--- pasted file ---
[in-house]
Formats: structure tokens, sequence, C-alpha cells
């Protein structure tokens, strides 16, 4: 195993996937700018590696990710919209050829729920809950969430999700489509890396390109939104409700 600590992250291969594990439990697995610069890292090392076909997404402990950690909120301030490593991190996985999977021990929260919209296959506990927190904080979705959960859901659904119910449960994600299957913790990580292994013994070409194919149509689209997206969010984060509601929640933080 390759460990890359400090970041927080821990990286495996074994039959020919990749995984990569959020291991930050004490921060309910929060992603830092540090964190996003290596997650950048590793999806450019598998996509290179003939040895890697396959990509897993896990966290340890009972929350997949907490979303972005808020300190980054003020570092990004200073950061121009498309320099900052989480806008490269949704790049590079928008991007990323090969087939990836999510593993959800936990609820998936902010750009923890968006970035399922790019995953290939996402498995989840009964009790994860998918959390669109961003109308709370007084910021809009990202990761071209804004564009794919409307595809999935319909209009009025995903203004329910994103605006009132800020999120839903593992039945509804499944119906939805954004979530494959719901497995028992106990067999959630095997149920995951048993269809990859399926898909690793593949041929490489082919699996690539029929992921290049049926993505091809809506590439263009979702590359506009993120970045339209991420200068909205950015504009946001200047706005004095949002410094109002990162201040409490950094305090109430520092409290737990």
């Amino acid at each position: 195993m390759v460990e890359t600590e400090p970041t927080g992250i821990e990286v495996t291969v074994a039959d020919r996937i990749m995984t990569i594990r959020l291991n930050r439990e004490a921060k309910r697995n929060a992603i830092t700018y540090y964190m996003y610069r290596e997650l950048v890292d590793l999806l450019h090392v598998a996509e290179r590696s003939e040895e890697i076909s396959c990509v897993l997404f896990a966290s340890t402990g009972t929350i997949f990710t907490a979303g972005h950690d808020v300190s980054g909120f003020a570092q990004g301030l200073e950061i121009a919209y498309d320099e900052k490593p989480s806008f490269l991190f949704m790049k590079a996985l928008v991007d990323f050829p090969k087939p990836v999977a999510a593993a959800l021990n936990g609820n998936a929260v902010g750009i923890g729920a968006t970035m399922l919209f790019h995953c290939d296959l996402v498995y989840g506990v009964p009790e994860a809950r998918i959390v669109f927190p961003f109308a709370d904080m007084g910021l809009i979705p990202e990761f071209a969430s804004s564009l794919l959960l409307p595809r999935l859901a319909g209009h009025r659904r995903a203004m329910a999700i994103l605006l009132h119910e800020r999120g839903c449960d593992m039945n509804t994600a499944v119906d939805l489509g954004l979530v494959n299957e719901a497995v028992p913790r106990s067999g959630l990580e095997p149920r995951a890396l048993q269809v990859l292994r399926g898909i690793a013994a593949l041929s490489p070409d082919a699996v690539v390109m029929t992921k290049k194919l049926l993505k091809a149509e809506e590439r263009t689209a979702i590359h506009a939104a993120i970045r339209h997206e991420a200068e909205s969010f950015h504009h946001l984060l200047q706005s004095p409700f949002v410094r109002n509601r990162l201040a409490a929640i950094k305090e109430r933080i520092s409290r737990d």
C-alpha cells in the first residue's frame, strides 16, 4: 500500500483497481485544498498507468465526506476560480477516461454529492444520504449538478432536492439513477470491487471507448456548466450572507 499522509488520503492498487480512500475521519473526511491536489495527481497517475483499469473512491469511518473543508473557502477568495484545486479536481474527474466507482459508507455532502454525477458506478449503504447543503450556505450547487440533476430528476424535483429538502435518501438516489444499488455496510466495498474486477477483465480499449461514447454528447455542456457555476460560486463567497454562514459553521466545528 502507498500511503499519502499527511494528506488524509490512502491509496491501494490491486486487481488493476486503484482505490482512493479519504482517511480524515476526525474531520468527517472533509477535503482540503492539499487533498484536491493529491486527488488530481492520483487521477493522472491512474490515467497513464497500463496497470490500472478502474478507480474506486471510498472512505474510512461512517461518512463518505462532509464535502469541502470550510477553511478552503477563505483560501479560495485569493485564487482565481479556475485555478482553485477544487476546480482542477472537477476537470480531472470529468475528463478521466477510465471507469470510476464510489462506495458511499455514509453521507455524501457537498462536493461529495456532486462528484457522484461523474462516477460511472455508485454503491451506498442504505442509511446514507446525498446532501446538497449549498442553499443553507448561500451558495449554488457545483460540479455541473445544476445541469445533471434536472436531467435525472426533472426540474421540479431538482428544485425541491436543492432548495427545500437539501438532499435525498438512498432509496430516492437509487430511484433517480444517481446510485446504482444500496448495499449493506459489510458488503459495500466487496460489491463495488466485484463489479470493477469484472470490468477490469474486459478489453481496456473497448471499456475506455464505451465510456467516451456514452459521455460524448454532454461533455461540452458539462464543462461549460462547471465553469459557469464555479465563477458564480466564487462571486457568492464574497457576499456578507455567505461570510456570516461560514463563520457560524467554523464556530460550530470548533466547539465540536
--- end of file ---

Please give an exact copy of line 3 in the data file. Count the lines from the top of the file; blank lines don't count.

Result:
């Protein structure tokens, strides 16, 4: 195993996937700018590696990710919209050829729920809950969430999700489509890396390109939104409700 600590992250291969594990439990697995610069890292090392076909997404402990950690909120301030490593991190996985999977021990929260919209296959506990927190904080979705959960859901659904119910449960994600299957913790990580292994013994070409194919149509689209997206969010984060509601929640933080 390759460990890359400090970041927080821990990286495996074994039959020919990749995984990569959020291991930050004490921060309910929060992603830092540090964190996003290596997650950048590793999806450019598998996509290179003939040895890697396959990509897993896990966290340890009972929350997949907490979303972005808020300190980054003020570092990004200073950061121009498309320099900052989480806008490269949704790049590079928008991007990323090969087939990836999510593993959800936990609820998936902010750009923890968006970035399922790019995953290939996402498995989840009964009790994860998918959390669109961003109308709370007084910021809009990202990761071209804004564009794919409307595809999935319909209009009025995903203004329910994103605006009132800020999120839903593992039945509804499944119906939805954004979530494959719901497995028992106990067999959630095997149920995951048993269809990859399926898909690793593949041929490489082919699996690539029929992921290049049926993505091809809506590439263009979702590359506009993120970045339209991420200068909205950015504009946001200047706005004095949002410094109002990162201040409490950094305090109430520092409290737990």